Display Gardens Under Construction

A truck for setting rocks alongside the nascent WSNLA display garden

You wouldn’t think that February would be the busiest time of the year for landscapers, nurserymen and garden designers here in chilly Washington, but then you’re probably not thinking about the effort it takes to produce the Northwest Flower & Garden Show, held every winter in Seattle.  It’s the second largest garden show in the States.

Yesterday was the opening day of set up for the 20+ display gardens that need to be ready by Tuesday afternoon for judging.  This is the 23rd year of the venerated show, which opens to the public on Wednesday the 23rd and runs through Sunday the 27th.   For those landscapers building show gardens, this is the culmination of 6 months or more of planning, selecting and caring for plants and wading through careful logistics of how to create a life sized garden indoors in 3 and a half days. 

A Tasmanian tree fern awaits "planting"

The energy swirling around the Washington State Convention Center during set up is amazing.  The vibe of hundreds of creative and passionate horticulturists working away side by side to produce “garden theatre” is invigorating and contagious.  The Washington State Nursery & Landscape Association (WSNLA), of which I am a member, has a display garden every year.  A new team of volunteers designs and coordinates the installation each year, entirely built and manned by volunteers and “planted” almost exclusively with plants that have been donated and or borrowed from member nurseries from throughout the Pacific Northwest.

Megan Pulkkinen and helpers strategizing the installation

WSNLA’s garden, “Cook’s Endeavor Returns with Treasure” is designed by Megan Pulkkinen, Kirsten Lints, Kate Easton and Lloyd Glasscock.  The garden will tell the story of a stowaway on the HMS Endeavor and includes botanical treasures from around the world.  As my husband and I helped move plants in and build the garden yesterday, we marveled over the size and quality of their plants—18-20’ Phyllostachys nigra (black bamboo), ‘Black Tulip’ Magnolia ready to break bud, exotic Leucadendron.  The list of tempting plants is several pages long.  The garden backdrop was starting to take shape last night when we all headed out.  The hard work will continue until Tuesday as the last plants are labeled, every leaf and flower perfectly groomed and every speck of mulch is in place.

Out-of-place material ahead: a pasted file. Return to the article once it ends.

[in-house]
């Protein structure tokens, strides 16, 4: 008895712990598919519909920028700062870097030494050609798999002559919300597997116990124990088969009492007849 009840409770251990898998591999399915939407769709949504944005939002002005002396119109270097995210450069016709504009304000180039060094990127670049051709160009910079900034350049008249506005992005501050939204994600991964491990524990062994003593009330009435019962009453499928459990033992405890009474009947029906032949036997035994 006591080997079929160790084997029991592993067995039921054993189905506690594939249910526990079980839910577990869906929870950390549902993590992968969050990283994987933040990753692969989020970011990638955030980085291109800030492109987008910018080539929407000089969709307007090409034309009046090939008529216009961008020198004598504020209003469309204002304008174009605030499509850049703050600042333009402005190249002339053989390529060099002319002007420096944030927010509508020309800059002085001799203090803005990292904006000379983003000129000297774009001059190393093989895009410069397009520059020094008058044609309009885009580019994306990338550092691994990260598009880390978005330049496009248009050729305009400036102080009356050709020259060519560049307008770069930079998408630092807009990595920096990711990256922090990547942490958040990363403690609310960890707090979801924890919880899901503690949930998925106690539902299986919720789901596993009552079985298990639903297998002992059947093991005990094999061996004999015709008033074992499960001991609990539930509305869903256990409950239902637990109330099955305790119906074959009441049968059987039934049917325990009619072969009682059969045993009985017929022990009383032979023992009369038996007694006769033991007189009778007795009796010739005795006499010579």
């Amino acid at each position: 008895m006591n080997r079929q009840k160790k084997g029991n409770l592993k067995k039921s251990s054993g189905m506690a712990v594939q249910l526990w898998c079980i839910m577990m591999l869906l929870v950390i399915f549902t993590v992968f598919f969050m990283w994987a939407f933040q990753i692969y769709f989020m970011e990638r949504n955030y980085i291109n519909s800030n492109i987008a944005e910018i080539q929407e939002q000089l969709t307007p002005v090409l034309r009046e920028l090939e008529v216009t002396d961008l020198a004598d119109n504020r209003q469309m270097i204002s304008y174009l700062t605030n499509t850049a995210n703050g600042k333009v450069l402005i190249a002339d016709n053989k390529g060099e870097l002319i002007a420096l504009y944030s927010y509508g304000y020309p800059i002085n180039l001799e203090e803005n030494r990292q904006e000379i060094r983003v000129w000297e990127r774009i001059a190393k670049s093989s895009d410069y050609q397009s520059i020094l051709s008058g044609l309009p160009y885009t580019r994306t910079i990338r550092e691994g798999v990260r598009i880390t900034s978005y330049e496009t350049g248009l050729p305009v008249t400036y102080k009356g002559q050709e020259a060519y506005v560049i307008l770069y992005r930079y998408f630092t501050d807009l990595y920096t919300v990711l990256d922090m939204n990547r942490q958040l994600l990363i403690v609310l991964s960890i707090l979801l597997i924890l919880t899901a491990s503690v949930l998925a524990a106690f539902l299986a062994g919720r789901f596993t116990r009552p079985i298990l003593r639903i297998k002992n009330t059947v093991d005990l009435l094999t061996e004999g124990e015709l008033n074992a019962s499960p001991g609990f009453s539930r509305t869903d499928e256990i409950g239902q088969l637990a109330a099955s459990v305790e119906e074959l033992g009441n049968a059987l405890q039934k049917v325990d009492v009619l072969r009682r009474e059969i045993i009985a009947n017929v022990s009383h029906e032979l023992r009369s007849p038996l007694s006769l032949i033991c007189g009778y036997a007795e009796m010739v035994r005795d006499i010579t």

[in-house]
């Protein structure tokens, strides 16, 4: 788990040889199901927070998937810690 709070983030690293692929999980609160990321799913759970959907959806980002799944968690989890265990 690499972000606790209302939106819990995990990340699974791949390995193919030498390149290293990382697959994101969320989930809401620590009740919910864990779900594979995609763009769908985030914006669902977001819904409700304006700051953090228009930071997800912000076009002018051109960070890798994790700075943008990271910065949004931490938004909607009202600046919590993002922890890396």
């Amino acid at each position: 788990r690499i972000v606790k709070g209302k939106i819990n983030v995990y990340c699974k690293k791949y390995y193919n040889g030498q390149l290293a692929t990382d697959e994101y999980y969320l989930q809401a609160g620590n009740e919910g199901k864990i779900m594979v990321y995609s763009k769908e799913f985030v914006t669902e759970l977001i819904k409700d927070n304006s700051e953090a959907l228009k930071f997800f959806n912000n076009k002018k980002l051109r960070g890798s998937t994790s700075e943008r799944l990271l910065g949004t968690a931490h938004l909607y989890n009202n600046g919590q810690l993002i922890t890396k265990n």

The NW Flower and Garden Show website has a really cool video of the set up, the show itself and the tear down of the gardens all condensed into 7 minutes.  This process actually takes 10 long days.  It’s worth watching to understand just how much work it takes to produce this fantastic garden feat.  http://www.gardenshow.com/the-gardens/creating-the-gardens/

I can’t wait to see the completed gardens, ogle the judged exhibit of custom gates, wander the plant market, and soak in all the great new design ideas the show is known for.  Thank you Megan and team for all your hard work—no doubt “Cook’s Endeavor” will be a knockout.

I am honored to be one of this year’s guest bloggers for the NW Flower and Garden Show blog, so starting tomorrow and through the 27th, check it out to read my posts highlighting garden ideas and standout designers from the show. http://www.mygardenblogs.com/NWblog/

© Colleen Miko, 2011

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About Colleen Miko

Colleen Miko is a certified professional horticulturist with 20 years experience in landscape design who has designed award winning gardens for the NW Flower & Garden Show as well as HGTV’s “Landscaper’s Challenge”. Colleen is a freelance garden writer and speaker who regularly writes "The Perennial Bookworm" where she reviews garden and natural science books, as well as a regular contributor to "WestSound Home & Garden Magazine" on a variety of horticulture topics.
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